B5 – transportation 2 – Transport in Humans

RIGHT side receives deoxygenated

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RIGHT side receives deoxygenated blood from the body and pumps it to the lungs for oxygenation;

  • LEFT side receives oxygenated blood from the lungs and pumps it to the body;

  • There are four chambers - two atria and two ventricles;

  • The right atrium (RA) receives blood from vena cava and the left atrium (LA) from pulmonary vein.

  • Both atria then squeeze the blood into the ventricles;

  • The tricuspid valve allow blood to flow from RA to right ventricle and the bicuspid valve allow blood to flow from LA to left ventricle preventing backflow;

  • The right and left ventricles then squeeze the blood into arteries;

  • Right ventricle (RV) pumps blood into the pulmonary artery & the left ventricle (LV) into the aorta;

  • The semilunar valves allow blood to move into the arteries and prevent backflow

  • The wall of the LV is much thicker than the RV because it needs to build up enough pressure to send the blood to all the main organs (not just to the lungs).

  • Thus the blood in the aorta has a much higher pressure than in the pulmonary artery.

    1. Describe coronary heart disease in terms of blockage of coronary arteries and state the possible causes (diet, stress, and smoking) and preventive measures.

    • Coronary arteries supply blood (nutrients and oxygen) to the heart muscles.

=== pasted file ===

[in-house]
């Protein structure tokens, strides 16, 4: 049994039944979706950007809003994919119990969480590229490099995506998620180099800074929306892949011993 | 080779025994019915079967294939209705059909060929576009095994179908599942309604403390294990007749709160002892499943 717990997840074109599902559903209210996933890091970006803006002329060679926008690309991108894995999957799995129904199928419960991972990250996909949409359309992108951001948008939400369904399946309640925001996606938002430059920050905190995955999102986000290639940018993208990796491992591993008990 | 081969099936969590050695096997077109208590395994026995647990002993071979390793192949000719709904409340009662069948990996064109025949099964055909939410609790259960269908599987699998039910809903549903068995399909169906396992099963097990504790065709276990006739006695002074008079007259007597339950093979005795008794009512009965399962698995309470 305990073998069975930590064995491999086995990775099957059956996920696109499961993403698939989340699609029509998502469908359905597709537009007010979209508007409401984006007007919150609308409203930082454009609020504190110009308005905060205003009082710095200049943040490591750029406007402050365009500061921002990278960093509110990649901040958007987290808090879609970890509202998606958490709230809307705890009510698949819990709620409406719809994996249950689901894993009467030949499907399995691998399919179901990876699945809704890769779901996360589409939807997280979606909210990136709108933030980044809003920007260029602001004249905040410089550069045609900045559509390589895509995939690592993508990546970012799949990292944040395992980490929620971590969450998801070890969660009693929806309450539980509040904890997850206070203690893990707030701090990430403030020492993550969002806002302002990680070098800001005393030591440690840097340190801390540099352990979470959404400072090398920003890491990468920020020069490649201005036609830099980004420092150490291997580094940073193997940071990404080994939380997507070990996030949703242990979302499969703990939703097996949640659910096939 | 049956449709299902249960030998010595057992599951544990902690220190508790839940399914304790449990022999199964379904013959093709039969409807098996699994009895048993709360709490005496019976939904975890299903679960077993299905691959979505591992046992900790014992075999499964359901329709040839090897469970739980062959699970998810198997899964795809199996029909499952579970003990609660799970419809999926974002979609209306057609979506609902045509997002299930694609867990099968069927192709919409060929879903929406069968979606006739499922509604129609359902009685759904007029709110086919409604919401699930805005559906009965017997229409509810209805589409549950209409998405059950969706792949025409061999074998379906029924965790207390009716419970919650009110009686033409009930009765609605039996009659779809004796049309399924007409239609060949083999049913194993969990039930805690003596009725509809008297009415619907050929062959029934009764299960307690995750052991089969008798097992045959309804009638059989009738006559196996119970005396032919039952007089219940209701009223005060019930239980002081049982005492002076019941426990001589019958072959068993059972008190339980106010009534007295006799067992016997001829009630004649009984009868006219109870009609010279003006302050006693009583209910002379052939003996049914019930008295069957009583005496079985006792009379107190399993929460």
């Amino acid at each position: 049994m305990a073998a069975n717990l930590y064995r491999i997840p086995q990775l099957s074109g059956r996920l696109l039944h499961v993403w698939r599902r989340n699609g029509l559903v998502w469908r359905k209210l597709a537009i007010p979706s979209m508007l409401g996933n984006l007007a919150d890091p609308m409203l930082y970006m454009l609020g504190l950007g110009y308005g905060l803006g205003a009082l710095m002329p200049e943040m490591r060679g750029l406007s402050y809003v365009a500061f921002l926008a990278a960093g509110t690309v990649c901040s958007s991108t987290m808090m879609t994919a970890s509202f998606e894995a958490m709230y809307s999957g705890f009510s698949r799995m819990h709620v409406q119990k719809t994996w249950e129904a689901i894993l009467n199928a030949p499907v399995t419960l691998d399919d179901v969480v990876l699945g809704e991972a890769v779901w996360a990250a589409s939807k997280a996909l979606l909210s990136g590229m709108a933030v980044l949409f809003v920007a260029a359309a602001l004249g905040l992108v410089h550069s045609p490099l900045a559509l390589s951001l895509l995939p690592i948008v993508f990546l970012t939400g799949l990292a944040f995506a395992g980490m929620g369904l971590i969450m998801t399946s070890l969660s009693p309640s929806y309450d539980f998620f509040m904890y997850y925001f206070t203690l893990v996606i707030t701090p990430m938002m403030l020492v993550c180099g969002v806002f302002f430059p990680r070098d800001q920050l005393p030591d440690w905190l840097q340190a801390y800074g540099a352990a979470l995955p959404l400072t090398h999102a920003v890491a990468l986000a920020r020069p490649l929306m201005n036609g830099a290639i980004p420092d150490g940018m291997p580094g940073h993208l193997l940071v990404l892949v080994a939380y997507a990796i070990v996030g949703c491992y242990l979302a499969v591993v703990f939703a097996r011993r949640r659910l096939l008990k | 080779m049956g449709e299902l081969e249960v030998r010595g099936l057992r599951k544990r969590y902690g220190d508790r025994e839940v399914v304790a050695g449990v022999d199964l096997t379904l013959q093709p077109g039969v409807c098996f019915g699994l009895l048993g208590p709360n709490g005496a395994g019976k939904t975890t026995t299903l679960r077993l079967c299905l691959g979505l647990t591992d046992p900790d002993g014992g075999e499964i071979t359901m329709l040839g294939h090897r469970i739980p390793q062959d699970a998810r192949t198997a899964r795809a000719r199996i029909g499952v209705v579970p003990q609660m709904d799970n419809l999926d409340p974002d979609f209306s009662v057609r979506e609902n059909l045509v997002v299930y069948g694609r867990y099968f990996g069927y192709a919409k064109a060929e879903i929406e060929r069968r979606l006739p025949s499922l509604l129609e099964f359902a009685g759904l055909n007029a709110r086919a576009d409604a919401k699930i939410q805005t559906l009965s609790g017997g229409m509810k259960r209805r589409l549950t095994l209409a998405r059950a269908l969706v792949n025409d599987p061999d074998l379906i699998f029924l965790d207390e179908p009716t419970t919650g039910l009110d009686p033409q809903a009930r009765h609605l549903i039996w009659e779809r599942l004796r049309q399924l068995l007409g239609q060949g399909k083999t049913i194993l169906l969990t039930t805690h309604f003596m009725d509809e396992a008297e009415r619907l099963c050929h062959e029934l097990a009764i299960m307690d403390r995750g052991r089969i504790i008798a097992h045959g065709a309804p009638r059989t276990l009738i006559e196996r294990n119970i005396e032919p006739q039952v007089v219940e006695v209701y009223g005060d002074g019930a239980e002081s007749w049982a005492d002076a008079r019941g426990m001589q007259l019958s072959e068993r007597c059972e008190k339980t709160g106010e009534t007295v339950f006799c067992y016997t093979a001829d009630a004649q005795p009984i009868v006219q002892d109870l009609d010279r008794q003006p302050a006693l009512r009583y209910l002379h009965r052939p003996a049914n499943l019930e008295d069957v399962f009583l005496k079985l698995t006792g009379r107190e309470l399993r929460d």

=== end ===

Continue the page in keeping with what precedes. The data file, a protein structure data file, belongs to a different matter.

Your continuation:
• If a coronary artery gets blocked (e.g. by a blood clot), the cardiac muscle runs short of oxygen;

    • Blockage of the coronary arteries is called coronary artery disease;

    • The cardiac muscle cannot respire, so it cannot obtain energy to contract;

    • The heart therefore stops beating; this is called a heart attack or cardiac arrest.



    Preventive measures

    Poor diet with too much saturated fat

    Cholesterol builds up in the arteries – this can block it eventually

    Cholesterol-free diet


    Nicotine damages the heart and blood vessels

    Stop smoking


    Increase blood pressure - this can result in fatty materials collecting in the arteries

    Find ways of relaxing, identify the causes of stress & avoid them

    1. Describe the function of the heart in terms of muscular contraction and the working of the valves.

    • Heart beats as the cardiac muscles in its walls contract and relax;

    • When they contract, heart becomes smaller, squeezing blood out. This is called systole;

    • When they relax, the heart becomes larger, allowing blood to flow into the atria and ventricles. This is called diastole;